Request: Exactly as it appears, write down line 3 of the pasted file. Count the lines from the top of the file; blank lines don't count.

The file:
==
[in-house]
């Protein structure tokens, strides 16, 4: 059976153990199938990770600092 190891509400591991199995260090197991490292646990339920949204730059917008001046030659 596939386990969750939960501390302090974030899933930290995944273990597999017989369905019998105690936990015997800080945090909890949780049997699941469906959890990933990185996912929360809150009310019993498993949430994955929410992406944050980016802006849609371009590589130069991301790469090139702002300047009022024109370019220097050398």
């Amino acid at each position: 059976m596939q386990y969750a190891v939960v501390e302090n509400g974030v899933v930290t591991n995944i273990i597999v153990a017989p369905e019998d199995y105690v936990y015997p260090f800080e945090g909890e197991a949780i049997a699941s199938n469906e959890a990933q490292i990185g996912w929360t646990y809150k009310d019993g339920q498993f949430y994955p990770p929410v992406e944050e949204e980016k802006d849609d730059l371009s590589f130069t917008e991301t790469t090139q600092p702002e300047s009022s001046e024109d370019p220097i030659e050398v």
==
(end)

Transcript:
């Amino acid at each position: 059976m596939q386990y969750a190891v939960v501390e302090n509400g974030v899933v930290t591991n995944i273990i597999v153990a017989p369905e019998d199995y105690v936990y015997p260090f800080e945090g909890e197991a949780i049997a699941s199938n469906e959890a990933q490292i990185g996912w929360t646990y809150k009310d019993g339920q498993f949430y994955p990770p929410v992406e944050e949204e980016k802006d849609d730059l371009s590589f130069t917008e991301t790469t090139q600092p702002e300047s009022s001046e024109d370019p220097i030659e050398v």